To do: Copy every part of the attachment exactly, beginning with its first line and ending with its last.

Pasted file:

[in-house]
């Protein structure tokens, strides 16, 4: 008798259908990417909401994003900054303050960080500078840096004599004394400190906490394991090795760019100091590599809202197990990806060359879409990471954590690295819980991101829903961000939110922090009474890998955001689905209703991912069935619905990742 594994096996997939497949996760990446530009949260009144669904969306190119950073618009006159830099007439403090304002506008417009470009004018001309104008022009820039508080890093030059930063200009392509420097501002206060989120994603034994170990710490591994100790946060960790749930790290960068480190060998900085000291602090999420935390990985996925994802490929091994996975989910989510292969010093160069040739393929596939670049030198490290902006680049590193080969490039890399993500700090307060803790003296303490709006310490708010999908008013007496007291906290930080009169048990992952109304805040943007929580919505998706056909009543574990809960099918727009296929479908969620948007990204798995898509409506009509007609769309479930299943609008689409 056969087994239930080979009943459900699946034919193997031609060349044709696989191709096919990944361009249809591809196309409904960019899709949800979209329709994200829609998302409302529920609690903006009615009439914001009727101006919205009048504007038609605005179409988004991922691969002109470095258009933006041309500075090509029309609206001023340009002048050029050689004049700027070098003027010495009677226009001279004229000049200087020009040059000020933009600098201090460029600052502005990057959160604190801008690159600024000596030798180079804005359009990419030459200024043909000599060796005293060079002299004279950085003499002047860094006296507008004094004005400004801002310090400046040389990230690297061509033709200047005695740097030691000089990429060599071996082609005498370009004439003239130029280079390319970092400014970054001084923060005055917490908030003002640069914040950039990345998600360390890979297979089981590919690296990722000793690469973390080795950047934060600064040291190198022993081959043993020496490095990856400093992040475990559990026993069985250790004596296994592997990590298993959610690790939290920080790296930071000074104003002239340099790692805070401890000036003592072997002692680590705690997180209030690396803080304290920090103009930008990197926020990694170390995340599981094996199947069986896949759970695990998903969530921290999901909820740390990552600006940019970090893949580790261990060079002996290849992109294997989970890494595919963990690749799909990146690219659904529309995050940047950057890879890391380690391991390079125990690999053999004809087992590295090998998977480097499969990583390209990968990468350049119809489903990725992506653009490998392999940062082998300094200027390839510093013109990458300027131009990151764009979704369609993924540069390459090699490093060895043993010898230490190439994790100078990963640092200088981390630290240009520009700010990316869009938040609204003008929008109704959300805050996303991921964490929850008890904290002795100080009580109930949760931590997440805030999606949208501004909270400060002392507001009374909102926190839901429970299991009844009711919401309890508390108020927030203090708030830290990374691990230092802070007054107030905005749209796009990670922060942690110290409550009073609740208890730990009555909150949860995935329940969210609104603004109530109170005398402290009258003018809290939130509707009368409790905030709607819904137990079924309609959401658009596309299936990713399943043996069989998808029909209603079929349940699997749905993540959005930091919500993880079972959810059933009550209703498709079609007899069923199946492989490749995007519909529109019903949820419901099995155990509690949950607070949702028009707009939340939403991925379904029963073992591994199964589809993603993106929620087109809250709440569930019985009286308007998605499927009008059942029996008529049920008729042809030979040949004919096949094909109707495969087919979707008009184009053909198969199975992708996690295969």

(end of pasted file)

[in-house]
């Protein structure tokens, strides 16, 4: 008798259908990417909401994003900054303050960080500078840096004599004394400190906490394991090795760019100091590599809202197990990806060359879409990471954590690295819980991101829903961000939110922090009474890998955001689905209703991912069935619905990742 594994096996997939497949996760990446530009949260009144669904969306190119950073618009006159830099007439403090304002506008417009470009004018001309104008022009820039508080890093030059930063200009392509420097501002206060989120994603034994170990710490591994100790946060960790749930790290960068480190060998900085000291602090999420935390990985996925994802490929091994996975989910989510292969010093160069040739393929596939670049030198490290902006680049590193080969490039890399993500700090307060803790003296303490709006310490708010999908008013007496007291906290930080009169048990992952109304805040943007929580919505998706056909009543574990809960099918727009296929479908969620948007990204798995898509409506009509007609769309479930299943609008689409 056969087994239930080979009943459900699946034919193997031609060349044709696989191709096919990944361009249809591809196309409904960019899709949800979209329709994200829609998302409302529920609690903006009615009439914001009727101006919205009048504007038609605005179409988004991922691969002109470095258009933006041309500075090509029309609206001023340009002048050029050689004049700027070098003027010495009677226009001279004229000049200087020009040059000020933009600098201090460029600052502005990057959160604190801008690159600024000596030798180079804005359009990419030459200024043909000599060796005293060079002299004279950085003499002047860094006296507008004094004005400004801002310090400046040389990230690297061509033709200047005695740097030691000089990429060599071996082609005498370009004439003239130029280079390319970092400014970054001084923060005055917490908030003002640069914040950039990345998600360390890979297979089981590919690296990722000793690469973390080795950047934060600064040291190198022993081959043993020496490095990856400093992040475990559990026993069985250790004596296994592997990590298993959610690790939290920080790296930071000074104003002239340099790692805070401890000036003592072997002692680590705690997180209030690396803080304290920090103009930008990197926020990694170390995340599981094996199947069986896949759970695990998903969530921290999901909820740390990552600006940019970090893949580790261990060079002996290849992109294997989970890494595919963990690749799909990146690219659904529309995050940047950057890879890391380690391991390079125990690999053999004809087992590295090998998977480097499969990583390209990968990468350049119809489903990725992506653009490998392999940062082998300094200027390839510093013109990458300027131009990151764009979704369609993924540069390459090699490093060895043993010898230490190439994790100078990963640092200088981390630290240009520009700010990316869009938040609204003008929008109704959300805050996303991921964490929850008890904290002795100080009580109930949760931590997440805030999606949208501004909270400060002392507001009374909102926190839901429970299991009844009711919401309890508390108020927030203090708030830290990374691990230092802070007054107030905005749209796009990670922060942690110290409550009073609740208890730990009555909150949860995935329940969210609104603004109530109170005398402290009258003018809290939130509707009368409790905030709607819904137990079924309609959401658009596309299936990713399943043996069989998808029909209603079929349940699997749905993540959005930091919500993880079972959810059933009550209703498709079609007899069923199946492989490749995007519909529109019903949820419901099995155990509690949950607070949702028009707009939340939403991925379904029963073992591994199964589809993603993106929620087109809250709440569930019985009286308007998605499927009008059942029996008529049920008729042809030979040949004919096949094909109707495969087919979707008009184009053909198969199975992708996690295969």